Why do you need a talent brand? Because measuring, monitoring and improving an organization’s reputation is becoming a crucial component of talent acquisition strategies for any company in today’s labor market. Your talent brand exists with or without actively managing it. It includes the perceptions of prospective, current, and previous employees and it influences whether or not people choose to apply for, accept offers from, and stay at your organization.
According to Glassdoor, “76% of job seekers want details on what makes the company an attractive place to work.” Public information influences whether or not candidates apply (applicant quality), engage with recruiters (candidate pipeline), and accept offers (quality of hire). The same Glassdoor study reports that “69% are likely to apply to a job if the employer actively manages its employer brand (e.g., responds to reviews, updates their profile, shares updates on the culture and work environment).
Where to Start with Your Talent Brand?
Whether you’re a one-person HR department or working for a larger company, the best place to begin is with a talent brand audit. Conduct a self-assessment for your company by asking the following five questions:
Is your career site user-friendly?
This doesn’t just mean accessible; it means you’ve taken the time to test your own apply process to make sure every element and question is clear and the next steps are actionable. Applicants should also be made aware of the next steps in the process. Additionally, because many job seekers are applying via mobile, you should ensure that your site is responsive and test it on multiple mobile platforms. The most important feature of your career site is your job postings. Are they clear and complete? Error free? Easy to understand? Whether they live only on your career site, or on LinkedIn or a job posting site like Indeed and redirect to your career site, your job postings are often the first point of contact for a candidate and they should reflect your company culture and leave no questions about the role. (The same goes for your job titles.)
What differentiates your company from its competitors?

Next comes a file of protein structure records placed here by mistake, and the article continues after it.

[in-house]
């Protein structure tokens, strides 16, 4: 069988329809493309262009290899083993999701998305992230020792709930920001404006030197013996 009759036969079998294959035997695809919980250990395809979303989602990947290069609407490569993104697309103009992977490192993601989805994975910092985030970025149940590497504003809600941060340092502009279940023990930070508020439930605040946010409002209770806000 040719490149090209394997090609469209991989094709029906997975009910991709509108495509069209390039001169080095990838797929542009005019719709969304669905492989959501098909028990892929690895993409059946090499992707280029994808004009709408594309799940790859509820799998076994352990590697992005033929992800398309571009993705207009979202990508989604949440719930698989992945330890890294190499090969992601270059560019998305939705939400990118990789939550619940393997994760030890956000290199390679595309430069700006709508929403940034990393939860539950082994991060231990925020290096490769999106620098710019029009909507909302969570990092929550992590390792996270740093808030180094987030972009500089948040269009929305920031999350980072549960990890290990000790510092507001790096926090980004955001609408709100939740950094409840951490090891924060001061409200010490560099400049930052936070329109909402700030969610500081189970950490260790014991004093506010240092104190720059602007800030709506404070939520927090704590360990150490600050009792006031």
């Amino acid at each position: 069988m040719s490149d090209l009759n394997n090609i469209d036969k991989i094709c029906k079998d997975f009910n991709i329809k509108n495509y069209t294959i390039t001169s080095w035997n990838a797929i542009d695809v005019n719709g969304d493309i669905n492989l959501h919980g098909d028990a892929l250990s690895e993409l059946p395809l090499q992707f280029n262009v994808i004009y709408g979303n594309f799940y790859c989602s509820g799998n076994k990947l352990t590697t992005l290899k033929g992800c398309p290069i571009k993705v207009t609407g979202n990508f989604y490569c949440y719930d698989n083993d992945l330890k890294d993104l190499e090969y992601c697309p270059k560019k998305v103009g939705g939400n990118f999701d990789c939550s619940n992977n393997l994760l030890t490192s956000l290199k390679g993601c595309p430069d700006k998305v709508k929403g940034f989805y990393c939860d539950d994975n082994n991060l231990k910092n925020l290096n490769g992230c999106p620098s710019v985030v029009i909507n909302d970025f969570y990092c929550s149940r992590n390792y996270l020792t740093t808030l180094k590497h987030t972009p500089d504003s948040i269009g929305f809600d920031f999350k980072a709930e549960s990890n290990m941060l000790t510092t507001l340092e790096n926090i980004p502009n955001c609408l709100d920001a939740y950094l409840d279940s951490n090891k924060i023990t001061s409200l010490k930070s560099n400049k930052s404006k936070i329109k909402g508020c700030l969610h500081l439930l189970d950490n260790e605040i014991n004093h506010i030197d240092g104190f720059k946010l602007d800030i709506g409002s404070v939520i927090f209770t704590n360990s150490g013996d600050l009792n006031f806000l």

Your career site should include benefits, perks, company culture, and other elements that make your company unique. Videos and visuals are great for showcasing your company culture, employee testimonials, and even a 360-degree tour of your office. In a zero unemployment economy, it’s imperative that you find and focus on what makes your company attractive to candidates. Your current employees are a great resource; consider sending a survey asking what you do well with regards to perks and culture, and what you might change or add.
Do you read (and respond to) your company reviews?
This includes Glassdoor, Google, and other employee review sites. While it’s tempting to write off a bad review, especially the anonymous ones, as ramblings from a disgruntled former employee, potential candidates are reading too. Responding to both negative and positive reviews in a professional manner shows that your company genuinely cares about cultivating and retaining talent.
How do you use your social channels? (And how do you measure success on social channels?)
With 76% of all U.S. Internet users on social media (Pew, 2015), and 92% of employers using social media (The Muse), social channels are low-cost and necessary channels for amplifying your brand. LinkedIn is a given for anyone hiring in today’s marketplace. With more than 6.5 million jobs posted and 500 million members, nearly 90% of recruiters report using LinkedIn to attract and source candidates.Regular content, co- branded profiles and featured (paid) jobs on LinkedIn could go a long way to provide candidates information about your organization and drive qualified traffic back to your career site. Instagram is a great tool for showcasing company culture. Facebook, especially Facebook Live video, can also give potential candidates insight on what it’s like to work for your company.
Ask questions to engage candidates, create a unique Instagram hashtag and encourage current employees to use it when sharing workplace photos, and tap your existing talent to share their expertise in articles on LinkedIn showcase pages.
Is your ATS integrated and optimized with your career site?
Your applicant tracking system provides an online repository for storing candidate application data while also allowing you to electronically maintain candidate records and information. The ATS helps make the online application process and candidate experience easier to manage, and the technology is now affordable for any size company. It also gives you access to reporting and hiring metrics including applications by position, source of hire, and candidate quality data. Recruiting technology has come a long way in the past decade and there’s no excuse not to take advantage of its benefits.
This list is just to get you started; there are many other factors to consider, including competitor analysis, where the best candidates go for research, KPIs, content and social strategy, SEO and Google Analytics.